Mars Global Surveyor Spacecraft Loss of Contact | Nasa Deep Space Network | Mars

April 13, 2007 Mars Global Surveyor (MGS) Spacecraft Loss of Contact This is a preliminary report by the Mars Global

Surveyor Operations Review Board, an internal NASA board formed to look into why MGS went silent in November 2006 and to recommend processes or procedures that could increase safety for other spacecraft.

Summary NASA’s Mars Global Surveyor operated for ten years, longer than any other spacecraft sent to Mars. It pioneered the use of aerobraking, provided global mapping of the Martian surface, atmosphere, magnetic field and interior, and provided key imaging and communications support for subsequent missions. NASA extended its mission four times before its unfortunate loss. Key events pertaining to the loss of the spacecraft, whose last contact was on November 2, 2006, include: • A modification to a spacecraft parameter, intended to update the High Gain Antenna’s (HGA) pointing direction used for contingency operations, was mistakenly written to the incorrect spacecraft memory address in June 2006. The incorrect memory load resulted in the following unintended actions: – Disabled the solar array positioning limits. -- Corrupted the HGA’s pointing direction used during contingency operations. A command sent to MGS on November 2, 2006 caused the solar array to attempt to exceed its hardware constraint, which led the onboard fault protection system to place the spacecraft in a somewhat unusual contingency orientation. The spacecraft contingency orientation with respect to the sun caused one of the batteries to overheat. The spacecraft’s power management software misinterpreted the battery over temperature as a battery overcharge and terminated its charge current. The spacecraft could not sufficiently recharge the remaining battery to support the electrical loads on a continuing basis. Spacecraft signals and all functions were determined to be lost within five to six orbits (tentwelve hours) preventing further attempts to correct the situation. Due to loss of power, the spacecraft is assumed to be lost and all recovery operations ceased on January 28, 2007.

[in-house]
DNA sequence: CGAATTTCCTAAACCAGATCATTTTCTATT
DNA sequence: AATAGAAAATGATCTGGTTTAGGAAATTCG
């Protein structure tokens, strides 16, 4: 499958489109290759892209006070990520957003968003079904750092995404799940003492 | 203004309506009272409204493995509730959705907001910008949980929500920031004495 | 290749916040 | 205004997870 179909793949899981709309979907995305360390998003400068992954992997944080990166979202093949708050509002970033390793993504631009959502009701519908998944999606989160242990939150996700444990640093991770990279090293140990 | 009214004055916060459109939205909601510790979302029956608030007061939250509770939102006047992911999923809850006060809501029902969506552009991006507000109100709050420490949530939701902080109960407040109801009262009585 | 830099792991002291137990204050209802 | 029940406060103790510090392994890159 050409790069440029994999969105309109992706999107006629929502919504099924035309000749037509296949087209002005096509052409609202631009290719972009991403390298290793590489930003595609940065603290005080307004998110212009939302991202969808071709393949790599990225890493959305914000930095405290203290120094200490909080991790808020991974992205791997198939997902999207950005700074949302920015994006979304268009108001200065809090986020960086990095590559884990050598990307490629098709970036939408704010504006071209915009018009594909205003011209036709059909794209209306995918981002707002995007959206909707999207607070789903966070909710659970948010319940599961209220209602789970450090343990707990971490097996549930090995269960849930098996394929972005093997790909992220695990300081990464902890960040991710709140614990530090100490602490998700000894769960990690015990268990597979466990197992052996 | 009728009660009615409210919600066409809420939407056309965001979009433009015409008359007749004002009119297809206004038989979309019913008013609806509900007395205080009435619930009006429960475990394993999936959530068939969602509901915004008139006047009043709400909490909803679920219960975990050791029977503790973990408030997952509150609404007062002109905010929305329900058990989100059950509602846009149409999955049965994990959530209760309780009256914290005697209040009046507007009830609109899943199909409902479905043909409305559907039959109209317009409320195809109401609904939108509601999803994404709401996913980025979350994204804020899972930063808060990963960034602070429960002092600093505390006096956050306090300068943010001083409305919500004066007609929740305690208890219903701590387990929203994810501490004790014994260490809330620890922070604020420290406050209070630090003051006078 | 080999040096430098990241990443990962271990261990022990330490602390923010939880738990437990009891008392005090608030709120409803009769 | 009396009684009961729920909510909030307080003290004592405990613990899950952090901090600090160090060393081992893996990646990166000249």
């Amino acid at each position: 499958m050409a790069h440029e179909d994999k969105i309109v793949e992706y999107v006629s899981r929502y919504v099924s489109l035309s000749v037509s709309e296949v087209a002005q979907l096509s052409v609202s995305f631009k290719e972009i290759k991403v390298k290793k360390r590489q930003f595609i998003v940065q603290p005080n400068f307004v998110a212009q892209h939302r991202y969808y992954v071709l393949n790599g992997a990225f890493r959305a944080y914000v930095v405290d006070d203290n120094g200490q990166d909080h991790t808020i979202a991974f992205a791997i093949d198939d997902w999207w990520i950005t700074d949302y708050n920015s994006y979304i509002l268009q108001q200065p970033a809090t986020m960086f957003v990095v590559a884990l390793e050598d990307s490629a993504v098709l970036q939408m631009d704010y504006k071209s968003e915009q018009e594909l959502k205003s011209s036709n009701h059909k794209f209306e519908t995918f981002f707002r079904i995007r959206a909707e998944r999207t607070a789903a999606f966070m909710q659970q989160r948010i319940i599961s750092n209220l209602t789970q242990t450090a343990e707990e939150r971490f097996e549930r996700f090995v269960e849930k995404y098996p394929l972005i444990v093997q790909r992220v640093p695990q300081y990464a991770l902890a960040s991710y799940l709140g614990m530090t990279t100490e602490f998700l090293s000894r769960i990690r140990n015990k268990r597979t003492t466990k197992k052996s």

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Incident Description On November 2, 2006, NASA planned to communicate with MGS through the Deep Space Network (DSN) via a prescheduled 13-minute routine contact. Prior to this contact, commands had been transmitted to MGS. These commands were designed to move the position of the solar arrays away from the sun line in order to maintain thermal control. At the beginning of the contact on November 2, the spacecraft reported numerous alarms, indicating that one solar array drive had been stuck and that the spacecraft had automatically switched to the redundant drive controller. The spacecraft telemetry also gave indication that the solar array drive was rotating freely on the redundant hardware and gave no indication the mission was in immediate danger.